What’s Hiding in Vernal Pools?

So much is hiding in vernal pools! A world of slimy salamander and frog eggs and ‘wee beasties’ – the strange world of vernal pool invertebrates, some of which could be cast in a horror movie!

On May 26, Matt Burne of BSC Group shared his deep knowledge of vernal pools, which he described as “small forest ponds that tend to dry up in the latter part of the year.”

The defining feature of vernal pools is that periodically, they dry up. This is key to their functions, because it means they don’t support fish – which would eat much of what lives in them.

Matt introduced us to mole salamanders, including the ‘bald eagle of vernal pools’ – the spotted salamander. They begin their breeding ritual in early spring, when temps hover around 40°, snow and ice are often still on the ground, and heavy rains fall. These are the conditions that trigger ‘Big Night,’ the night when amphibians begin to move to their breeding grounds, aka vernal pools.

Amphibians that breed in vernal pools have evolved to start early because their breeding ground will dry out. The eggs need time to mature and develop before the water disappears.

Wood frogs also breed in vernal pools in remarkable numbers. Close to the bottom of the forest food chain, the various stages of wood frogs are a key food source for snakes, birds, and many forest creatures.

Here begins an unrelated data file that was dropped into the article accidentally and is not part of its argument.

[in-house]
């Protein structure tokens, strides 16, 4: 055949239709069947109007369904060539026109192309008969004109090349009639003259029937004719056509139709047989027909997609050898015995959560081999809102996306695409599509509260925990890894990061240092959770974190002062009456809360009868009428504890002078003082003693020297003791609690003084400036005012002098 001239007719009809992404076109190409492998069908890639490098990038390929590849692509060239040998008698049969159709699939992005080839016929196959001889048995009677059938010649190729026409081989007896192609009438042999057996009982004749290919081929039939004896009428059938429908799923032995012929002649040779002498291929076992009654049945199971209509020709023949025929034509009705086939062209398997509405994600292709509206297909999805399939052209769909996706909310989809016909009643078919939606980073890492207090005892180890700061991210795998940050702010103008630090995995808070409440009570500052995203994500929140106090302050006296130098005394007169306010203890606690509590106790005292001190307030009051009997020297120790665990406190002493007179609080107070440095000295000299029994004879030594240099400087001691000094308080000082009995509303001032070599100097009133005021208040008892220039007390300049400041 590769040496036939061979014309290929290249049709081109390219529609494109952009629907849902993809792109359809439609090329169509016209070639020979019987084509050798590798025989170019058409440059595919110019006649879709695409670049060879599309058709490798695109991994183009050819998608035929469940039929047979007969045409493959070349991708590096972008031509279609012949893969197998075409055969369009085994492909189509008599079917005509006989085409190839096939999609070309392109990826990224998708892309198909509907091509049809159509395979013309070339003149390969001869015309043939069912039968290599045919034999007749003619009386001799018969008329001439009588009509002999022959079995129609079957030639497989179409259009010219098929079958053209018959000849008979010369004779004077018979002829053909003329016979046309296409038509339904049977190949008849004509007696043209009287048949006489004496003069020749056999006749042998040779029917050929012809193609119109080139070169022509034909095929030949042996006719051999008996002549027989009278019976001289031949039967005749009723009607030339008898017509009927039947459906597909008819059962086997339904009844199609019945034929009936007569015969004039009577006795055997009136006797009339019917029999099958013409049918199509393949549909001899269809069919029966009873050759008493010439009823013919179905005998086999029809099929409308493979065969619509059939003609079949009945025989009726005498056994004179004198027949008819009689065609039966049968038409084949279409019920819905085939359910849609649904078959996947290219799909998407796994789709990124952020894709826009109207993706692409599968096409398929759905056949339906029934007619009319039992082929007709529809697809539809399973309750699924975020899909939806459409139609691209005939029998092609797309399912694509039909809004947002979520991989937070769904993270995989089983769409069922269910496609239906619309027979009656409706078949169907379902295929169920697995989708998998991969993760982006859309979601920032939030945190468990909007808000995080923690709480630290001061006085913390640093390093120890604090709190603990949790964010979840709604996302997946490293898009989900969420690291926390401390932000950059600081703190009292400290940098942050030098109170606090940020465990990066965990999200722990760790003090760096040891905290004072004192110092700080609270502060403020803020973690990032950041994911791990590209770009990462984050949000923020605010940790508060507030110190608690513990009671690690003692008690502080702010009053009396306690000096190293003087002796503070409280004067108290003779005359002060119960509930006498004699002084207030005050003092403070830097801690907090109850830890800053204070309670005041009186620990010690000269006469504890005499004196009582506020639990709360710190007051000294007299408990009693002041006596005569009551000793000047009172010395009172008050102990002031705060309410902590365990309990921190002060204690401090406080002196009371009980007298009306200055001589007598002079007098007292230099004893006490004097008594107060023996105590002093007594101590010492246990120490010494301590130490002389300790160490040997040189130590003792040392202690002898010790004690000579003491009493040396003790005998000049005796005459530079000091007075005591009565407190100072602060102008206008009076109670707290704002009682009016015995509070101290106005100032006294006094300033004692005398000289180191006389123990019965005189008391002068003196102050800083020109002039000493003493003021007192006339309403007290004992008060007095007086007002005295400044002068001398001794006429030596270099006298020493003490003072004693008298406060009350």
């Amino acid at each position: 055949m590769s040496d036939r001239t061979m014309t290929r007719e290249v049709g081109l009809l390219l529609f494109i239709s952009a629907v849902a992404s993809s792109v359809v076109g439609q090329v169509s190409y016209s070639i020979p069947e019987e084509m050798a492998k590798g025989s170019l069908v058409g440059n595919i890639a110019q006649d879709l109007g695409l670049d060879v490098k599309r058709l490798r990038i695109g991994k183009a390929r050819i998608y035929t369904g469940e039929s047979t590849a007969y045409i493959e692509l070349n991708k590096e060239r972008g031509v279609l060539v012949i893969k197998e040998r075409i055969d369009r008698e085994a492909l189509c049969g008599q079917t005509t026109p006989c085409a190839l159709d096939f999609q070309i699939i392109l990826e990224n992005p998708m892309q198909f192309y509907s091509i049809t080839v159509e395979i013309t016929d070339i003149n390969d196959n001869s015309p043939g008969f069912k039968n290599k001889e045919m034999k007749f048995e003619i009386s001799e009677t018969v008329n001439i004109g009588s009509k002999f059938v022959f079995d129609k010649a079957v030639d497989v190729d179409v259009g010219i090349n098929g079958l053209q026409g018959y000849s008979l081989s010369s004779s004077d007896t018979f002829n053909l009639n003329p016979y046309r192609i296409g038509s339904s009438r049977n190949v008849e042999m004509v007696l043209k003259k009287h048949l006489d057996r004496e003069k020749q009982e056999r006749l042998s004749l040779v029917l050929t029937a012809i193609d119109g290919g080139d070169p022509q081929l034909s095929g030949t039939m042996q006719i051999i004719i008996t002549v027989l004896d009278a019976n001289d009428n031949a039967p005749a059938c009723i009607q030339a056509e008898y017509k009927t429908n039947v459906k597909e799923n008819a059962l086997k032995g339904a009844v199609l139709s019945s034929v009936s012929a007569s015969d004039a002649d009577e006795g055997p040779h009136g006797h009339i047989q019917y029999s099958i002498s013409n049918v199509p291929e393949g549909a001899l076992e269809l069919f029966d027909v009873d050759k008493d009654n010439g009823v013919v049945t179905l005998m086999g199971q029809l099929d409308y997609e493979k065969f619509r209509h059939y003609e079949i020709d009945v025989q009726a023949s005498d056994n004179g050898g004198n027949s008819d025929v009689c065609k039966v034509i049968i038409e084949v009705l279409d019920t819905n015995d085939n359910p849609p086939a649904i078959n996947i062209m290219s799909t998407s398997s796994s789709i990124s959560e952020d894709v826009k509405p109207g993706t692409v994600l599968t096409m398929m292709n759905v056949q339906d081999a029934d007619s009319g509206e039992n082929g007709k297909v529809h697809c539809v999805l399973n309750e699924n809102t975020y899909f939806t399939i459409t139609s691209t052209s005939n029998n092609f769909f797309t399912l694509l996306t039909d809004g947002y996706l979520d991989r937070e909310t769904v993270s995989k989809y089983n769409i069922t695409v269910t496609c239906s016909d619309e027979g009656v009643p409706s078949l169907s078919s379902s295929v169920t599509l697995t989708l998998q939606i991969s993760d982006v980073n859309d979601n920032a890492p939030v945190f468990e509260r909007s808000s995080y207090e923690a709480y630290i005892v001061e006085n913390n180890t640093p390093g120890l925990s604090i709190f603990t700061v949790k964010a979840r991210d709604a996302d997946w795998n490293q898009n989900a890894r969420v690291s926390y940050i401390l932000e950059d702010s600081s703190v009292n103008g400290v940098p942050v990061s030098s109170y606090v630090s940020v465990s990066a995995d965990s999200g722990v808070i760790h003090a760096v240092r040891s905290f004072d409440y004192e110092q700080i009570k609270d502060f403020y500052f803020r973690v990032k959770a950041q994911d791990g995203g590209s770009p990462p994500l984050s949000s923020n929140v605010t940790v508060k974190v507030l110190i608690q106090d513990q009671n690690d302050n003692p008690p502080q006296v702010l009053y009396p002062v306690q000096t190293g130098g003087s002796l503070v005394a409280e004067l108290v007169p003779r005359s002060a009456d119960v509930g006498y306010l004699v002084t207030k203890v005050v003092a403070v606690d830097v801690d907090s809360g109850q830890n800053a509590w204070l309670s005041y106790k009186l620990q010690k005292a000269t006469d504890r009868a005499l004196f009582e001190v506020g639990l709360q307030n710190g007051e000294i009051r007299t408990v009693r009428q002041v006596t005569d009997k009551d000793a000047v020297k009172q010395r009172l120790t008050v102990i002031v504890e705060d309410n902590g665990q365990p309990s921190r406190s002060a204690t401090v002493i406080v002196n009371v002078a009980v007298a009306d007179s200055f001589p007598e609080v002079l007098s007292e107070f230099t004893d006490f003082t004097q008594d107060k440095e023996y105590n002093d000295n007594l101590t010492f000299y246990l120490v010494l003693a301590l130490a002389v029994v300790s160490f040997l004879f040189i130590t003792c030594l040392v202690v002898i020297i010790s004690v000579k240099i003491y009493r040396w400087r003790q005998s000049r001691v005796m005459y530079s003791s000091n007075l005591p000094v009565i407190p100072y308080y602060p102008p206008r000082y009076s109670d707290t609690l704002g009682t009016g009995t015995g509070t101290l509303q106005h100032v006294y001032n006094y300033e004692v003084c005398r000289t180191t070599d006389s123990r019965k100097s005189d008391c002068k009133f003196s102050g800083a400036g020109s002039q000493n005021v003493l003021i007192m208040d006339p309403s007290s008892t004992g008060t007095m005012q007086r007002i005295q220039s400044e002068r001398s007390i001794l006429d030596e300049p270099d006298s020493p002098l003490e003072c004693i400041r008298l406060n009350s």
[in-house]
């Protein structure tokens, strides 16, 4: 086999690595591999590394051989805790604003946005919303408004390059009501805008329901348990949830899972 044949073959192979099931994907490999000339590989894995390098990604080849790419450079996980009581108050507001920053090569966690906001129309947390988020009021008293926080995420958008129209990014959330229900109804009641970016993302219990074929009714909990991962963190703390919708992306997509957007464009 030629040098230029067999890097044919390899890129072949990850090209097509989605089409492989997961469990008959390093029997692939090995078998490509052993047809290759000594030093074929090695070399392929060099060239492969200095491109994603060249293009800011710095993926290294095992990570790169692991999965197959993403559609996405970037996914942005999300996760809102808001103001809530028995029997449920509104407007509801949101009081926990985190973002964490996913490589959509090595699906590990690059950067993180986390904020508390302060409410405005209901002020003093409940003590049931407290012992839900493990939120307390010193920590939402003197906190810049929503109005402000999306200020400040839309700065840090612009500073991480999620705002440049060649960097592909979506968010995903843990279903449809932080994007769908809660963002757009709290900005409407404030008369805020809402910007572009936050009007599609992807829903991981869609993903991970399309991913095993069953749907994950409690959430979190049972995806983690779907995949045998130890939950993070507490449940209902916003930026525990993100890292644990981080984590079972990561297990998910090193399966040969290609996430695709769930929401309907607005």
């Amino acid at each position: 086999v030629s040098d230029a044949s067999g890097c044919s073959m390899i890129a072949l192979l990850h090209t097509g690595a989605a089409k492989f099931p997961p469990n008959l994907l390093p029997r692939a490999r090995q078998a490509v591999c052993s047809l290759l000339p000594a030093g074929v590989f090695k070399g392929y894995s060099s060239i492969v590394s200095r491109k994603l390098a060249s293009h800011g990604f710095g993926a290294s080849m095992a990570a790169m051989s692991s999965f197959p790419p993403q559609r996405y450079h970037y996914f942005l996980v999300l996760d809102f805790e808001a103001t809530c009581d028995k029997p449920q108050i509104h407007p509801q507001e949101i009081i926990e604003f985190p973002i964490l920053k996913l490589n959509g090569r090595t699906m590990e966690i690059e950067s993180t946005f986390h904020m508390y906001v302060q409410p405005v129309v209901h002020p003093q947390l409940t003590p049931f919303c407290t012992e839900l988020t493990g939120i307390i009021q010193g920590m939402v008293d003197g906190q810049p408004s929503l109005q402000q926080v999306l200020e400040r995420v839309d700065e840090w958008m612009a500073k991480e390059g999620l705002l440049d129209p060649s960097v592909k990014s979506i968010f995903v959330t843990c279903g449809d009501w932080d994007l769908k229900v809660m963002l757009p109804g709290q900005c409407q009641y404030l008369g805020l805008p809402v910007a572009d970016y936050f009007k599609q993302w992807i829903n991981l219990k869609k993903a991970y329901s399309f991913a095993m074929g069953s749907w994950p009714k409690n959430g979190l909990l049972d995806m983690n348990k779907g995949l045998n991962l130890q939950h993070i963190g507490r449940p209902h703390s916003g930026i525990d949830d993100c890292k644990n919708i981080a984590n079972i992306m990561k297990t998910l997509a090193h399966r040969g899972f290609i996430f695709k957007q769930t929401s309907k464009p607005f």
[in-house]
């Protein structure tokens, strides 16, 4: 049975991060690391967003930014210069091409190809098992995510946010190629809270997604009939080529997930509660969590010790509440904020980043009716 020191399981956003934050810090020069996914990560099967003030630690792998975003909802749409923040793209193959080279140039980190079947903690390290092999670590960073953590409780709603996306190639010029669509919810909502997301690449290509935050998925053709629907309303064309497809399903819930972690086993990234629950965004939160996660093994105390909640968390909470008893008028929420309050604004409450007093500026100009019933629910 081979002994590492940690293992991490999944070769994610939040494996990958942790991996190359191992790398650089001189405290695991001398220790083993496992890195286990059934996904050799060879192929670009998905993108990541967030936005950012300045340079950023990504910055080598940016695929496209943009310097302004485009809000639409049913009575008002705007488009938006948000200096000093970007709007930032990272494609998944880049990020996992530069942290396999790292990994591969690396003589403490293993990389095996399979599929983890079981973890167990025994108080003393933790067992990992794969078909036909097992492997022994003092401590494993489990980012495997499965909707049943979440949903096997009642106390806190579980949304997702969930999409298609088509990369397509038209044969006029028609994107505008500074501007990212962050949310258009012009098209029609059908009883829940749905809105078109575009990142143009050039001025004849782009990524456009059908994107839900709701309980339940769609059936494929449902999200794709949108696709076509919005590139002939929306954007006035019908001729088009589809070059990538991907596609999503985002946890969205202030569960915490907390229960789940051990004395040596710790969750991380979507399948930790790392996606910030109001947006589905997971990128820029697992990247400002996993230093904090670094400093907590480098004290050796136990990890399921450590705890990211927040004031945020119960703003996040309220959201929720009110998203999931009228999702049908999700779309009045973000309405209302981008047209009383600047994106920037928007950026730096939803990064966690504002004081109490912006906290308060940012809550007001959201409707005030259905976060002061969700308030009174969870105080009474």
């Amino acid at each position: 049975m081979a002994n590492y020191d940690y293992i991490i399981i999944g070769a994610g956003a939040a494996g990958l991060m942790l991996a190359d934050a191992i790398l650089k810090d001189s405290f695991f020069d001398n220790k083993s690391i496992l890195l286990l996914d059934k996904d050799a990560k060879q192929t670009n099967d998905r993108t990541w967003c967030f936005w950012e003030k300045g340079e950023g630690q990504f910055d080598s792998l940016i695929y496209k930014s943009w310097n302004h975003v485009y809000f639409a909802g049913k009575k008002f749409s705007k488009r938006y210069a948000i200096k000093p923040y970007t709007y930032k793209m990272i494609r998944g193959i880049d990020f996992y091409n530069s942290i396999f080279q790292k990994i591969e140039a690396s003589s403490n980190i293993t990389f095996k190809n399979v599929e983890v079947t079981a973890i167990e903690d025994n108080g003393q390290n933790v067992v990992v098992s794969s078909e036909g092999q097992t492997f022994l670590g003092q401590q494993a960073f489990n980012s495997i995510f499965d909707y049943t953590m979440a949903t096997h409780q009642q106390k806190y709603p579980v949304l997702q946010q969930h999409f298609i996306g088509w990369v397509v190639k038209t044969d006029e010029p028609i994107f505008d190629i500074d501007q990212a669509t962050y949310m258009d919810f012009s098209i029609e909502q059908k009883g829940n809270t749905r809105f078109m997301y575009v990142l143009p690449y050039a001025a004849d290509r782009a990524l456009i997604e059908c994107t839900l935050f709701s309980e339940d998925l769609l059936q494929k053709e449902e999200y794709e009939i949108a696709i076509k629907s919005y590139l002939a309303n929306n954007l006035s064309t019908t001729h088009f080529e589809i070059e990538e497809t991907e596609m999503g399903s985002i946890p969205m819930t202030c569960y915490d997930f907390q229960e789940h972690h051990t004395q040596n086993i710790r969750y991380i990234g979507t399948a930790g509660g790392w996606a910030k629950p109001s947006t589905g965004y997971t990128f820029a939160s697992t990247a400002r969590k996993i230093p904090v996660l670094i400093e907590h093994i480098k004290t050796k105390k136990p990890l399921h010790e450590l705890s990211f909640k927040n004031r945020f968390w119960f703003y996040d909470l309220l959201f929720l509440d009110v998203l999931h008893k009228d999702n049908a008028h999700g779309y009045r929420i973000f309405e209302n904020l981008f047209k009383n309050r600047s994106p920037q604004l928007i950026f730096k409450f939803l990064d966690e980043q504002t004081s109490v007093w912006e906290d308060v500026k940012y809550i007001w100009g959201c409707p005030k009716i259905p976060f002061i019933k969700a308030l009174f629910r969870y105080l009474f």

Vernal pool invertebrates, practically unnoticeable to the naked eye, reveal a weird and wonderful world when viewed with magnification. Fairy shrimp, shrimp enclosed in a carapace, thumbnail-sized clams, hydra (relatives of the jellyfish).

And the invertebrate predators! Prehistoric-looking dragonfly larvae, predacious diving beetles, giant waterbugs, leeches. You would not want to encounter these creatures in a dark alley!

Why are vernal pools important? All sorts of reasons. The life in these pools supports (directly and indirectly) many of the so-called ‘charismatic mega-fauna’ (aka birds and mammals) we love to see.

The food web starts at the bottom. Invertebrates feed on leaf litter (and each other), amphibians and others feed on the invertebrates, mammals and others feed on the amphibians. The cycle of life.

Another benefit – salamanders are a key predator of mosquito larvae.

To learn more, watch Matt’s captivating presentation here. And head for a vernal pool next spring on Big Night to watch the flow of amphibians returning to their breeding ground.